Ace isn’t the only one putting off a game review. Despite wanting to do a review of the polarizing Remember Me, I keep finding myself distracted by Starbound. I blame Steam. So in lieu of fresh meat, I’ve delved further into the meta of a game series that I’ve already beaten time and time again. And with me, if any series is going to get analyzed, it’s going to be Dragon Age. Usually I look more into issues with the fandom versus the events in the game, but this time it’s all lore. Before I get into it, let me get everyone on the same page.
For those unfamiliar with Wicca and Neopaganism, the idea of the triple goddess may be the furthest thing from your minds when discussing a narrative. I’m no expert myself, but I’d like to think that I know a thing or two. As counterpart to the Horned God in some practices of Wicca and Neopaganism—a representation of masculine energy—the triple goddess represents the three stages of womanhood: the Maiden, Mother, and Crone. These three stages are in turn represented by phases of the moon. The Maiden, a growing woman who has much to learn about the world, is represented in the waxing phase (going from new to full for those like me who never remember the difference). The Mother, having reached fulfillment in all aspects of her life, is represented by the full moon. And the elder Crone, facing death with all her wisdom, is represented by the waning moon as her light fades into the blackness of night. All three parts of this trinity are of equal importance, and that’s what makes a closer inspection of these characters, as well as the events they put into motion, so interesting.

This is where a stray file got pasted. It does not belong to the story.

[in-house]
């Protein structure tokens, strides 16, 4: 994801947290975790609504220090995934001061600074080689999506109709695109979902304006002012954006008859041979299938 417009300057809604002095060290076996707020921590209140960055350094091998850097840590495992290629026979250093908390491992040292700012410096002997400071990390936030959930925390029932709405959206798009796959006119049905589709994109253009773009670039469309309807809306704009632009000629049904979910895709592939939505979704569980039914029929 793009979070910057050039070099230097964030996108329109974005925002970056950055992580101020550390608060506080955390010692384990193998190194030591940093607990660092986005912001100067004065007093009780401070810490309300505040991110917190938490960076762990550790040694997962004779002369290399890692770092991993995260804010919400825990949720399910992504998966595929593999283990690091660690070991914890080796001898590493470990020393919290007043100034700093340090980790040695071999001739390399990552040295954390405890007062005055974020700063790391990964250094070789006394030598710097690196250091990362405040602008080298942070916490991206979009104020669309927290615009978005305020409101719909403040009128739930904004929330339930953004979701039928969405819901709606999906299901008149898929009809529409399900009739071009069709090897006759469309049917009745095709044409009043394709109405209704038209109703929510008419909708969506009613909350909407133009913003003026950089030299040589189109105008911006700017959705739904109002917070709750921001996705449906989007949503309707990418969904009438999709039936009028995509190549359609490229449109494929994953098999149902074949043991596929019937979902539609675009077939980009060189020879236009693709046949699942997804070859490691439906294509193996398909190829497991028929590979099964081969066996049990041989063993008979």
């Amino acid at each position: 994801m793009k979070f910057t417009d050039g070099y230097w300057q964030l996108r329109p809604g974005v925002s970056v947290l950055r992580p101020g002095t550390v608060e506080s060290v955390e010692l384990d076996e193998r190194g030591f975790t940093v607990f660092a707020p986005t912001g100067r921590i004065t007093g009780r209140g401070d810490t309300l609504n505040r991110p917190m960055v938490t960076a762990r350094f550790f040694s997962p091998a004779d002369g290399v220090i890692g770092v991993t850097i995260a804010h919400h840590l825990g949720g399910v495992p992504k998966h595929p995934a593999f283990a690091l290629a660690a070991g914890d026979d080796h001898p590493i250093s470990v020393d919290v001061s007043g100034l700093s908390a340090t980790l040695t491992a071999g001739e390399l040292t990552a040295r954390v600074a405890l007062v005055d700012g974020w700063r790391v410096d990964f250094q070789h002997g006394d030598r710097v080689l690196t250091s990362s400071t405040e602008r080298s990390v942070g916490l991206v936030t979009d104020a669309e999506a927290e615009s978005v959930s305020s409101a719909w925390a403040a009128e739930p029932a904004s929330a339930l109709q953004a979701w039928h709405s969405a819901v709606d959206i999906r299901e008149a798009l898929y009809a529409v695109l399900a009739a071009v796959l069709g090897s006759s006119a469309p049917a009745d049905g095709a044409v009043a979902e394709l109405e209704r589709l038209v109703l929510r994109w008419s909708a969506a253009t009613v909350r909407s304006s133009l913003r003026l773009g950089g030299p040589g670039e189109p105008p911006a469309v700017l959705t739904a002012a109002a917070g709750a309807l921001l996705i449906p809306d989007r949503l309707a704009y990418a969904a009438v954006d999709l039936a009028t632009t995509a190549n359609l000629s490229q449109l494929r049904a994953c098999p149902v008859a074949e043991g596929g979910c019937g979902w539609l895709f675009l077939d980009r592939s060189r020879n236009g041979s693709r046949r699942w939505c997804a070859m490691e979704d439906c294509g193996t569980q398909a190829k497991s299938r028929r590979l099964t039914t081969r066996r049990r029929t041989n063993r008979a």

Although there’s an interesting reflection of modern interpretations of religion going on within the setting—Pagan themes are woven through an in-game religion that is based largely off Christianity—that’s not what we’re going to be talking about. We’re going to be talking about mages; specifically, three female mages. You see where this is going, right?
Spoilers for a five-year-old game under the cut.